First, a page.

Graduate Courses

2017 Course Offerings

FALL 2017

The Qur'an in Europe, 3 pts, GU4022
 
THE QUR'AN IN EUROPE
Is the Qur’an translatable? Was the Qur’an translated? Are non Arabic-speaking Muslims allowed to translate the Qur’an? And what about non-Muslims? Did Muslims and non-Muslims collaborate in translating the text of the Qur’an into Latin and European vernaculars? This course focuses on the long history of the diffusion of the Qur’an, the Scripture of the Muslims, and one of the most important texts in the history of humanity. We will focus on reading and translation practices of the Qur’an in Europe and the Mediterranean, from the Middle Ages to the contemporary world. We will explore how European Muslims, such as Iberian moriscos, European Jews, as well as Orthodox, Protestants and Catholics read, copied, collected, translated and printed the Qur’an. We will also explore why the Qur’an was confuted, forbidden, burned and even eaten, drunk and worn along eight centuries of the history of Europe. This long excursus, based on a close reading of the Qur’an and on the discussion of the major themes this close reading proposes, will help us to understand the role of Islam and its revelation in the formation of European societies and cultures.  
 
Section Number
001
Call Number
63007
Day, Time & Location
TR 10:10am-11:25am
233 Seeley W. Mudd Building
Instructor
Pier Mattia Tommasino
 
FALL 2017
Italian Renaissance Literature and Culture, 3 pts, GU4043
 
ITALIAN RENAISSANCE LIT & CULTURE
This course on Italian Renaissance literature and culture will pay special attention to the crossing of boundaries, whether socio-cultural, religious, linguistic, gendered, ethnic, or strictly geographical, in a range of fourteenth- to early seventeenth-century texts in a variety of genres, including travelogue, chivalric epic poetry, comedy, dialogues, and the novella, as well as political, philosophical, and scientific writing. Authors covered include Marco Polo, Leonardo Bruni, Pico della Mirandola, Boiardo, Ariosto, Machiavelli Castiglione, Beolco, Giraldi Cinzio, Tasso, Moderata Fonte, Tarabotti, and Galileo.  In English.
 
Section Number
001
Call Number
88007
Day, Time & Location
W 4:10pm-6:00pm
511 Hamilton Hall
Instructor
Jo Ann Cavallo
 
FALL 2017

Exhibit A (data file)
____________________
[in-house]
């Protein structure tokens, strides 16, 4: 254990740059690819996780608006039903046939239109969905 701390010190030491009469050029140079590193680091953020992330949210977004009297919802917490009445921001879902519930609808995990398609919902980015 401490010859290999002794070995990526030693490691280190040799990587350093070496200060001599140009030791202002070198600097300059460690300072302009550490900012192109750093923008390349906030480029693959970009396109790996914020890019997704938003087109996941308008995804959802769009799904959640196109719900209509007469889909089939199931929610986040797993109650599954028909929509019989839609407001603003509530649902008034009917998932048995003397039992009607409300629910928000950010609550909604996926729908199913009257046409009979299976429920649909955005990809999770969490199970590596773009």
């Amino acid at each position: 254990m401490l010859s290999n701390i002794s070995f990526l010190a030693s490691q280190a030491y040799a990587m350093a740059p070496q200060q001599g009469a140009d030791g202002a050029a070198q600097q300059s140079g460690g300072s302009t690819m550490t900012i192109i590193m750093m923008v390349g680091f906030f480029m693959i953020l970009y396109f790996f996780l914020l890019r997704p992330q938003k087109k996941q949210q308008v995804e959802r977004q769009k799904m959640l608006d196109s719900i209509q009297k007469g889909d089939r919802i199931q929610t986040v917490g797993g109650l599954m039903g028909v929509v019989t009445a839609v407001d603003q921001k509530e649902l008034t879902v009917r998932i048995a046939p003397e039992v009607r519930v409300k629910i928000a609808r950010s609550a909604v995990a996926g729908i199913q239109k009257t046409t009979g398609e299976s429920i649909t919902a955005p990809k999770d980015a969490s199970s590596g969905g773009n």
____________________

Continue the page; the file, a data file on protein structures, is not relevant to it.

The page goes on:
The Making of Italy: The Risorgimento in Global Context, 3 pts, GU4185
 
MAKING OF ITALY: THE RISORGIMENTO
Prerequisites: Knowledge of Italian is necessary for this course.
This course will examine the history of the Italian Risorgimento by following the major historiographical trends of the recent decades. First, it will approach the Risorgimento through the prism of cultural and intellectual history by investigating a series of topics, such as the discursive  patterns of the ‘Risorgimento canon’, the gendered tropes of nationalism, the creation of a new public sphere through operas, festivals and  plebiscites, the connection of nationalism with religion, and the relation of empire to nation and liberalism. Second, it will look at the  Risorgimento through the eyes of local and regional history by examining local patriotisms, revolutions and civil wars and the division between North and South. Finally, it will offer a new topography of Italian history by placing the Risorgimento in its Mediterranean and global context and by exploring its international aspects: the global icons that it produced (i.e. Garibaldi, Mazzini); the networks of exiles in other Mediterranean and European countries; the war volunteers; and the connection of Italian patriots with the wave of liberalism and revolution that swept the globe from India to Latin America.
 
Section Number
001
Call Number
16846
Day, Time & Location
T 6:10pm-8:00pm
511 Hamilton Hall
Instructor
Konstantia Zanou
 
FALL 2017
Research in Later Italian Literature and Culture, From 18th Century To Modern and Contemporary, 3 pts, GR9103
 
RESEARCH-MODERN & CONTEMP LIT
Guided reading and research on a topic or in a field chosen by the student in consultation with a member of the faculty.
Section Number
001
Call Number
15090